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What's Up With All Those Orcas on Oregon Coast? Talk in Cannon Beach Explains

Published 02/22/23 at 5:59 PM
By Oregon Coast Beach Connection staff

What's Up With All Those Orcas on Oregon Coast? Talk in Cannon Beach Explains

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(Cannon Beach, Oregon) – The interwebs ether along the Oregon coast and Washington coast has been on fire the last two, three years with a lot of observations about orcas. The resulting excitement has been catchy as well. (Photo courtesy Josh McInnes)

Behind much of that is one Facebook page especially: the Oregon Coast Killer Whale group. Spearheading that, and a lot more kinds of communication about killer whales in this region, is a researcher from British Columbia. Josh McInnes, out of British Columbia's Institute for the Oceans and Fisheries Marine Mammal Research Unit, has been a bit of a PR guy for all things orca in this region lately.

In some ways, McInnes is a kind of orca science rock star at the moment, not only great at the communication aspect of educating the public but doing research and compiling other research to assist in even more finds.

Thus the next installment of World of Haystack Rock Library Lecture Series happens March 8, featuring McInnes and a talk on “Transient Killer Whales of the Outer Coast of Oregon and California.” The event is at Cannon Beach Library, 131 N. Hemlock St, Cannon Beach, starting at 7 p.m. It's also available to watch live on Facebook Live.

Courtesy NOAA

For a couple of decades, Oregon coast experts would talk about the transient killer whales coming in every spring, how these whales were different than most orcas – and that little was known about them. Back in 2019, it turned out McInnes and the various groups he worked with through National Oceanic and Atmospheric Administration (NOAA) farther north of here had many of them cataloged. It was a sizable sea change for fans of whale watching on the Oregon and Washington coast.

Then, McInnes' groups put out the publication “Transient Killer Whales of Central and Northern California and Oregon: a Catalog of Photo-Identified Individuals,” which had well over 140 of the familiar faces (or snouts, in this case) photographed and named.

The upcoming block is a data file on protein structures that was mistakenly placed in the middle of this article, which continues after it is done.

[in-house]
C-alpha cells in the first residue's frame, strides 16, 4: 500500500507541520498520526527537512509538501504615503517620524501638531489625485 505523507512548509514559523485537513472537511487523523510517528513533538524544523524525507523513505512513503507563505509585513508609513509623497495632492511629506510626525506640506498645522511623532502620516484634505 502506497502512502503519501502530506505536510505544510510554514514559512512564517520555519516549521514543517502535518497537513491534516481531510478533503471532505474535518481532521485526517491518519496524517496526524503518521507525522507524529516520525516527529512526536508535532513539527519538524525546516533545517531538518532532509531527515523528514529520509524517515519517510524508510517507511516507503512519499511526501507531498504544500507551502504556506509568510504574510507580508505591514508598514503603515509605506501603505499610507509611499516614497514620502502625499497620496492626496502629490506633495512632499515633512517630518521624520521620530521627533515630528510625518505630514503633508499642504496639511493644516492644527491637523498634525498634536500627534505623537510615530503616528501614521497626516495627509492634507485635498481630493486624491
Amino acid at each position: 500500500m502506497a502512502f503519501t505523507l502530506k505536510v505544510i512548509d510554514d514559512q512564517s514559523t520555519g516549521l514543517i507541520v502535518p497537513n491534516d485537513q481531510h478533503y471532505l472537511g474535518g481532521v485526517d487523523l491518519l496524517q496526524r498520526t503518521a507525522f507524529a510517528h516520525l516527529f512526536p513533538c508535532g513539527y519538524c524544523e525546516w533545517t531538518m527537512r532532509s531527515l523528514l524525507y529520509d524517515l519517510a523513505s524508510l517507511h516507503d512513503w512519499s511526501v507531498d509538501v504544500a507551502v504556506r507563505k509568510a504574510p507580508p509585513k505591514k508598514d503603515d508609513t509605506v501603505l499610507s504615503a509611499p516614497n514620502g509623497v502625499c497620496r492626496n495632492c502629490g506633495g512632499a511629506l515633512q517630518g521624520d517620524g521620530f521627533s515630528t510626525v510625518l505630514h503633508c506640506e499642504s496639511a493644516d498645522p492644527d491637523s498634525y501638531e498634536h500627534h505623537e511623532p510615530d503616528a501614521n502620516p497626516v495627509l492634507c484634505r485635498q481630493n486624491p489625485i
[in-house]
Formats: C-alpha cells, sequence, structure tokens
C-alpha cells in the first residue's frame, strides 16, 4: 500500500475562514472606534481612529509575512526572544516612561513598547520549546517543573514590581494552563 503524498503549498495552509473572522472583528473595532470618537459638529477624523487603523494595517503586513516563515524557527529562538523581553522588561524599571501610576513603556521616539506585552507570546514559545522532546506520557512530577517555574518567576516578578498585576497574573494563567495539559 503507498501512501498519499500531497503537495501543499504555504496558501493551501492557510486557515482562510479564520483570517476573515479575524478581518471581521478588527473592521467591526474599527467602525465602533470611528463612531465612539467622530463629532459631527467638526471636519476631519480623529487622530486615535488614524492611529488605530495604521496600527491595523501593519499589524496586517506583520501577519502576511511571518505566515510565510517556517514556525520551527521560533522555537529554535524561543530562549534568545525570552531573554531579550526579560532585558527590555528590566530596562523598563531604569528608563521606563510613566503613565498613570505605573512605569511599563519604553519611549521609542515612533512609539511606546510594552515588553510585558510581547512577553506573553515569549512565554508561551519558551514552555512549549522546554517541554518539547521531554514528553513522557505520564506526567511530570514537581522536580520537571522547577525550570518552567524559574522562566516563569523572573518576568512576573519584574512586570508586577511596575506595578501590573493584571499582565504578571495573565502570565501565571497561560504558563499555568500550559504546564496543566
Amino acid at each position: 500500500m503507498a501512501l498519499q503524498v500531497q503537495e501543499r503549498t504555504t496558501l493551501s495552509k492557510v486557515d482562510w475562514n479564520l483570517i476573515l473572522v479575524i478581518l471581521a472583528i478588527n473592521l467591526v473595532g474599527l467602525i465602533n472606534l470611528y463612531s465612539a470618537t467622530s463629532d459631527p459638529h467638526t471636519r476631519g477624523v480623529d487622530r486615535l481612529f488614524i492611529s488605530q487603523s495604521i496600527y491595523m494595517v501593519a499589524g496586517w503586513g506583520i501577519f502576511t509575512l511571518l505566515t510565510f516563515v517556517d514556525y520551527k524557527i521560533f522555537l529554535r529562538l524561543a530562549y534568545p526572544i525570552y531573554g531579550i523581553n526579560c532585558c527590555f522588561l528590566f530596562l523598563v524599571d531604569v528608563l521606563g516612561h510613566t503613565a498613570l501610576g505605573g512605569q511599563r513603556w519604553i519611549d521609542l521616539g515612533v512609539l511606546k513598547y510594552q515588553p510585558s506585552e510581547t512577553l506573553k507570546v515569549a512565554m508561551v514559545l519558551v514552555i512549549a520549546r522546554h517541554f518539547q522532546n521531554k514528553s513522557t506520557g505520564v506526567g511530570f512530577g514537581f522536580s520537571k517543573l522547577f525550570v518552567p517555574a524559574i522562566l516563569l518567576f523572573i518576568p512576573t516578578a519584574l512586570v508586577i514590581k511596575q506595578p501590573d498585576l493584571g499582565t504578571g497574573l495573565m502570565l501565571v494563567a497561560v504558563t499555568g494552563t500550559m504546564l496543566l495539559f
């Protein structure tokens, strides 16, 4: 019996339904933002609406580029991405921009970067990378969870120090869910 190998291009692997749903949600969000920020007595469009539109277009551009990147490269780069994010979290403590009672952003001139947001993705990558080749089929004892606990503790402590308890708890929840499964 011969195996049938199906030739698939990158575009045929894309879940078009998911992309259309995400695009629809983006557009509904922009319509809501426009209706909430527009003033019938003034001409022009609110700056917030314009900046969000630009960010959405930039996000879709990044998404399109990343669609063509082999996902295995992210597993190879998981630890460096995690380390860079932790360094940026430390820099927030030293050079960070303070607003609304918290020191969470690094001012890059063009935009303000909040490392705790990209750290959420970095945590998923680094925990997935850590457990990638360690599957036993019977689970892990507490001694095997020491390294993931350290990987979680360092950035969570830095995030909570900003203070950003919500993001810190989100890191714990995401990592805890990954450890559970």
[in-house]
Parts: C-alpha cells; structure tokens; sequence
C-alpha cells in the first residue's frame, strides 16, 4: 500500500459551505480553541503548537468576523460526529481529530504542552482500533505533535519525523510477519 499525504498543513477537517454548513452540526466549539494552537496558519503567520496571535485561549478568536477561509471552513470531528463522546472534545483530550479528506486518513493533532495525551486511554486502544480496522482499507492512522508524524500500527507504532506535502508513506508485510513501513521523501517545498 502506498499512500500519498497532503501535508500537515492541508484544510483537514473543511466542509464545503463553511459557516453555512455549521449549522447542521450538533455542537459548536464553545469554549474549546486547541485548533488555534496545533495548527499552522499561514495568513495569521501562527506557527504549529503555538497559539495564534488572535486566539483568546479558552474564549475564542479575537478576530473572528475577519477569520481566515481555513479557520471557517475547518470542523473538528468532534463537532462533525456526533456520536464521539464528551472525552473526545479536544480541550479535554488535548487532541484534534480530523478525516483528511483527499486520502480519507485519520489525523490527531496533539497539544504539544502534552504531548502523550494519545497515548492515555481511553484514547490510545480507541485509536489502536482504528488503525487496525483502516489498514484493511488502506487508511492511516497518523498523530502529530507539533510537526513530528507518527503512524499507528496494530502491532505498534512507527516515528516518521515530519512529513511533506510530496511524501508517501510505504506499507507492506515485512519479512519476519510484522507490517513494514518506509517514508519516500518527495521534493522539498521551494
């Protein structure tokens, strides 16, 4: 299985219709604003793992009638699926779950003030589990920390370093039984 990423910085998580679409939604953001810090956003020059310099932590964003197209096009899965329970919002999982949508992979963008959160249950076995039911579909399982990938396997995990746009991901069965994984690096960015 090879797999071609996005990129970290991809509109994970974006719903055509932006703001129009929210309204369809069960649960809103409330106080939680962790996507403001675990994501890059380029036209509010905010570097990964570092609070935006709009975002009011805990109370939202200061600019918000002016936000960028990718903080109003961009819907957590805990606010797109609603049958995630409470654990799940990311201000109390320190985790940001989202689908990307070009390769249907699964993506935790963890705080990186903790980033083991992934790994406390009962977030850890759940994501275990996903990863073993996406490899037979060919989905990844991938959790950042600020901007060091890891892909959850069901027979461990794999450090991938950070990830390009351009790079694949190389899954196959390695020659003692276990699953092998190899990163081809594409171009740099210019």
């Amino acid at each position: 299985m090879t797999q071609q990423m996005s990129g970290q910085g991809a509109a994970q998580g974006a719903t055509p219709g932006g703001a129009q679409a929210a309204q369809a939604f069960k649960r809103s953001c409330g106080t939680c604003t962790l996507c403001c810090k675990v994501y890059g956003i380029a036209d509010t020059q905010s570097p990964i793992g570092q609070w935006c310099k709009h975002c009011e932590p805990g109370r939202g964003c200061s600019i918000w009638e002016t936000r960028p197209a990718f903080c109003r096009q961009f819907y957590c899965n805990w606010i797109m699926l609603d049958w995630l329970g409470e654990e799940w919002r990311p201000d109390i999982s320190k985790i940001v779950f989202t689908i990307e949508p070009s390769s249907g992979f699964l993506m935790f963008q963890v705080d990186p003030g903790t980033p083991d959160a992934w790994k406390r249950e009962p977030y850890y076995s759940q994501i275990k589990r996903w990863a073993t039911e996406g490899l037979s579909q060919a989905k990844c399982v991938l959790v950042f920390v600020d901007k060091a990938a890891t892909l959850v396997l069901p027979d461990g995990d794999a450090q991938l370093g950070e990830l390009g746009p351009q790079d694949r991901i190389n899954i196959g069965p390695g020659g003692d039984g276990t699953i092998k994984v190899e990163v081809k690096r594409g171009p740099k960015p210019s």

McInnes will talk about these and many other aspects of the still-sometimes mysterious cetaceans, and how their presence as apex predators makes them an important part of the oceanic ecosystems of the region. Insights into the latest findings regarding ecology, abundance, distribution, and community structure of these whales along the outer coast and offshore waters of Oregon and California will be presented.

McInnes told Oregon Coast Beach Connection there are three main types of killer whales: residents, offshore whales and the transients, which contain something relatively new called the outer coast transients (they were discovered about ten years ago). The talk will be an interesting dive into one of the Oregon coast's most exhilarating sights.

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Photos above courtesy NOAA

Orcas on the south Oregon coast this year, courtesy Brookings Fishing Charters

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Andre' GW Hagestedt is editor, owner and primary photographer / videographer of Oregon Coast Beach Connection, an online publication that sees over 1 million pageviews per month. He is also author of several books about the coast.

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